Fourth dose now recommended for cancer patients over 16

Jolyon Attwooll

7/02/2022 3:50:38 PM

The change in ATAGI advice will affect the COVID vaccine recommendations for cancer patients aged 16 and 17 with immediate effect.

Teenager receiving a COVID-19 vaccine.
A fourth COVID-19 vaccine dose is recommended for cancer patients 16 and older three months after the completion of their primary course. (Image: AAP)

Cancer Australia has released updated information on COVID-19 vaccination for cancer patients over the age of 16 following the latest change to official advice.
The Australian Technical Advisory Group on Immunisation (ATAGI) changed its recommendation last Thursday to open the vaccine booster program to 16–17-year-olds.
It means a fourth COVID-19 vaccine dose is now recommended for cancer patients in that age group three months after the completion of their primary course.
The latest ATAGI guidelines were revised last week, with updated guidance for those with severe immunocompromise, which includes cancer patients.
‘Adolescents aged 16–17 years who are severely immunocompromised and have received a third primary dose of COVID-19 vaccine should also receive a booster dose [fourth dose] of the Pfizer vaccine when they become eligible from three months after receiving their third primary dose,’ the advice now reads.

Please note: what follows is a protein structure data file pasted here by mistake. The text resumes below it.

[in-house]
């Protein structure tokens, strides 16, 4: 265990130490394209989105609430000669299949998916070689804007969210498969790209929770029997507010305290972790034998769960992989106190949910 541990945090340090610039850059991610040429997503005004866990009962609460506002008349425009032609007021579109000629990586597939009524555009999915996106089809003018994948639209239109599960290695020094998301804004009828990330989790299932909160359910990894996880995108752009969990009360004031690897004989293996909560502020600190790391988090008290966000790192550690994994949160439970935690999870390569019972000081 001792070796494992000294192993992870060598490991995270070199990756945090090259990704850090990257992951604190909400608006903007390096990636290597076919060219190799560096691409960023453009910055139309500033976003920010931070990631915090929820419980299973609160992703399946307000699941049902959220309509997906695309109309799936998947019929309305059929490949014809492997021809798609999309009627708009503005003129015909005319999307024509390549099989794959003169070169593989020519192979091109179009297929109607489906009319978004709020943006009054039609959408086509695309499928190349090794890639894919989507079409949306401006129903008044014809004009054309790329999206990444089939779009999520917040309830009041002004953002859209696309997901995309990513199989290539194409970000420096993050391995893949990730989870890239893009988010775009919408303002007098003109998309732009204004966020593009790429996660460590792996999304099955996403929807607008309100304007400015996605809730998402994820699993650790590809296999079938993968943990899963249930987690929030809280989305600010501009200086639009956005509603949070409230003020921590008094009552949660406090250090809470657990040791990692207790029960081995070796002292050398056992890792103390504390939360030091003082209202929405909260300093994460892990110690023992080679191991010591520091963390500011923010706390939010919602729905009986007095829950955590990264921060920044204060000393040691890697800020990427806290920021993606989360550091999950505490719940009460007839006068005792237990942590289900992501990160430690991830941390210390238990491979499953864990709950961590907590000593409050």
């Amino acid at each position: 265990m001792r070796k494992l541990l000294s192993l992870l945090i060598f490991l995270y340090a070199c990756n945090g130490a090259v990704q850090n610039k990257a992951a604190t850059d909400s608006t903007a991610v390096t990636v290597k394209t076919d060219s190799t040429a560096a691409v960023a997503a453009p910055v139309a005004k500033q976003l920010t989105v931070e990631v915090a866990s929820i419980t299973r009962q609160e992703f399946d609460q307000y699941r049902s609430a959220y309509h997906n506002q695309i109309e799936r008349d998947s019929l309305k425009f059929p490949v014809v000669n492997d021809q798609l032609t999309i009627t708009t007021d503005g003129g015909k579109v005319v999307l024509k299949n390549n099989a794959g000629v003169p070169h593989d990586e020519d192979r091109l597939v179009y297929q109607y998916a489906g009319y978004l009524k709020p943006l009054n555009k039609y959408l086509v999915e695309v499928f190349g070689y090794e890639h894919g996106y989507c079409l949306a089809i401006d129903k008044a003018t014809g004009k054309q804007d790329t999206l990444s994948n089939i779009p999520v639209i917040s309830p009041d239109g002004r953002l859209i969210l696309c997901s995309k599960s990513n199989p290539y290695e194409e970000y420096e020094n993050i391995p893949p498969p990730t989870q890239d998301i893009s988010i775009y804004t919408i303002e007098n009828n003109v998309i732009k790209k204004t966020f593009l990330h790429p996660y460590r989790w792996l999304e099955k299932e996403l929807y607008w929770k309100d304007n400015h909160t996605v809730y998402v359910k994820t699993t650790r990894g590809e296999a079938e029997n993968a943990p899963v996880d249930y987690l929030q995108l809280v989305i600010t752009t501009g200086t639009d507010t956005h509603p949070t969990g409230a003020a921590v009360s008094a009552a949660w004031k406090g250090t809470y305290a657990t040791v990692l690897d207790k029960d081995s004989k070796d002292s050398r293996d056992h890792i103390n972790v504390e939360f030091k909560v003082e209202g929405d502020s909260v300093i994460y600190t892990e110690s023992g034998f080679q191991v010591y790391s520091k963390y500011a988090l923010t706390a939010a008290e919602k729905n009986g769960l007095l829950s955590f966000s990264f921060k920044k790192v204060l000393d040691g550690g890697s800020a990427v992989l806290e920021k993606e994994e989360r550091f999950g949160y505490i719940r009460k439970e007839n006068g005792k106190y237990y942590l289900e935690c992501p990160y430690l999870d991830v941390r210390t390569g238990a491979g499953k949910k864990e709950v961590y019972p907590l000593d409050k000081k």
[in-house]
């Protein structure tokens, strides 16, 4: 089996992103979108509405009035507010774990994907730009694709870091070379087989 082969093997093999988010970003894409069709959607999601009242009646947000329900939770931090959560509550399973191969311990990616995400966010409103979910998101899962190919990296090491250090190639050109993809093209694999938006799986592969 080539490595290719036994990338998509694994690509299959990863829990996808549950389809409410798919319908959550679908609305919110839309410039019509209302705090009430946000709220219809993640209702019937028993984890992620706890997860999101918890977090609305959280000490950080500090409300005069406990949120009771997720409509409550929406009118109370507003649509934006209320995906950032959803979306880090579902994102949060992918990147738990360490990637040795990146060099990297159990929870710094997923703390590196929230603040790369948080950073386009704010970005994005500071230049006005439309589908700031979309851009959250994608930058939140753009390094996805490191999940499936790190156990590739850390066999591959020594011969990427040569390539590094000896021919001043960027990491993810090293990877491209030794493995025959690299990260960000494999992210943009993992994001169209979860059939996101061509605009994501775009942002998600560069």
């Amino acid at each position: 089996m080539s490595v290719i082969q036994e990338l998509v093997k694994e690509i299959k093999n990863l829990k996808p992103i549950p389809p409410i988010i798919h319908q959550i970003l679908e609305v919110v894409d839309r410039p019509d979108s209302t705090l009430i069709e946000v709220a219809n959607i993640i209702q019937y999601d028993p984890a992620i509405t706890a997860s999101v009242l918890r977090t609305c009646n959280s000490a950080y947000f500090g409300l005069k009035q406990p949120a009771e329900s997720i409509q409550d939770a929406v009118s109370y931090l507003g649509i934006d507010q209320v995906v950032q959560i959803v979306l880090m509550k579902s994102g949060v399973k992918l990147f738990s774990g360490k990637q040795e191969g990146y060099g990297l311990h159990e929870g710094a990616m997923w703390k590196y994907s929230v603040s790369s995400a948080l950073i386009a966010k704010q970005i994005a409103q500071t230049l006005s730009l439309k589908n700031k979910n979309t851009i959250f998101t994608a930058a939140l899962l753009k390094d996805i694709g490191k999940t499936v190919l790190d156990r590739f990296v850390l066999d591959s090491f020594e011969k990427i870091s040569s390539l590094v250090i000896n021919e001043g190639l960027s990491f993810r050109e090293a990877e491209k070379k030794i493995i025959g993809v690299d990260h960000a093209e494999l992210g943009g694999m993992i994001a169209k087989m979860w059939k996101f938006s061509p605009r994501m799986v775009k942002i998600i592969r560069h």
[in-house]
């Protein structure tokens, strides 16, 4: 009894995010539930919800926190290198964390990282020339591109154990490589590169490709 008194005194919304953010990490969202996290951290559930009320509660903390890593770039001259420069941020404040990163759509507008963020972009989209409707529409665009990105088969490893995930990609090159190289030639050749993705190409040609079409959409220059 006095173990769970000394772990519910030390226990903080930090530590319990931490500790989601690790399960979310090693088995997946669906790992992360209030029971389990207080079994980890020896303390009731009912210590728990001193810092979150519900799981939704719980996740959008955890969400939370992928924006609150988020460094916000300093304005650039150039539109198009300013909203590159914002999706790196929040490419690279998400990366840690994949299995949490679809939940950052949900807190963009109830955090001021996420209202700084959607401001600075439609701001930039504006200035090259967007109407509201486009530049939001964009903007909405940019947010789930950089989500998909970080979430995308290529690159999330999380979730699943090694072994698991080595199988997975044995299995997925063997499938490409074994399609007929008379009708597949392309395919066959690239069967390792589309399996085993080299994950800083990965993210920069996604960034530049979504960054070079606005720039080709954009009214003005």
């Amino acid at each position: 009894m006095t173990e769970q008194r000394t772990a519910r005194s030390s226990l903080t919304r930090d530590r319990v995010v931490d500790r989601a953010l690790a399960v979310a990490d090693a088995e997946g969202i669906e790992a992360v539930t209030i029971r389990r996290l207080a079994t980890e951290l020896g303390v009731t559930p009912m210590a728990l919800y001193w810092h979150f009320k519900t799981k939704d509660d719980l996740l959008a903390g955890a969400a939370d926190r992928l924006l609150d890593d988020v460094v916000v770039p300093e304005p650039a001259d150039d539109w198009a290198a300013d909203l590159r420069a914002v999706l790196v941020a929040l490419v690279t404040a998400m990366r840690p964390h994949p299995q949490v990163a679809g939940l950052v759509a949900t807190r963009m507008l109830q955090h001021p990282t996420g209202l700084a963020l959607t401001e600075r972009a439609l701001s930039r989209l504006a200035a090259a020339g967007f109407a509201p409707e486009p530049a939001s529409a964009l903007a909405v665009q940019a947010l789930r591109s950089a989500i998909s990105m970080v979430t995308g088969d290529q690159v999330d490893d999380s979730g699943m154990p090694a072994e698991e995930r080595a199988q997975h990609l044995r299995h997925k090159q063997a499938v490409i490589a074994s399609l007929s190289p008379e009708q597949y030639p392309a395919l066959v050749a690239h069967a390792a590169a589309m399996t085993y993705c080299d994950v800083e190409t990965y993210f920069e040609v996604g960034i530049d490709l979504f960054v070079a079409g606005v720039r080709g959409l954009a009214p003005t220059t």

The CEO of Cancer Australia Professor Dorothy Keefe said studies around the world have shown fourth booster doses to be safe and effective.
‘People with cancer may be immunocompromised by their cancer treatment, such as chemotherapy, or the disease itself,’ she said.
‘As people who are severely immunocompromised may have a suboptimal response or non-response to the standard two-dose primary vaccine schedule, ATAGI recommends a third primary dose of a COVID-19 vaccine, and then a fourth dose or booster in those 16 years and older, to increase their protection.’
Cancer Australia further explained that booster doses are required as people who are immunocompromised can have ‘prolonged COVID-19 infection’, which increases the risk of viral evolution during infection and the development of viral variants.
Eligibility for a fourth booster dose was opened to adults with weakened immune systems over the age of 18 just prior to Christmas last year.
The timings for booster doses for the immunocompromised and the wider population were brought into line with each other at the same time.
Last October, ATAGI changed their clinical guidance for a primary course of vaccination among those with weakened immune systems to three doses.
A primary vaccination course for the immunocompromised is also now defined as three doses among 5–11-year-olds, the youngest age group currently eligible for vaccination.
The recommended gap between the second and third doses is 3–6 months.
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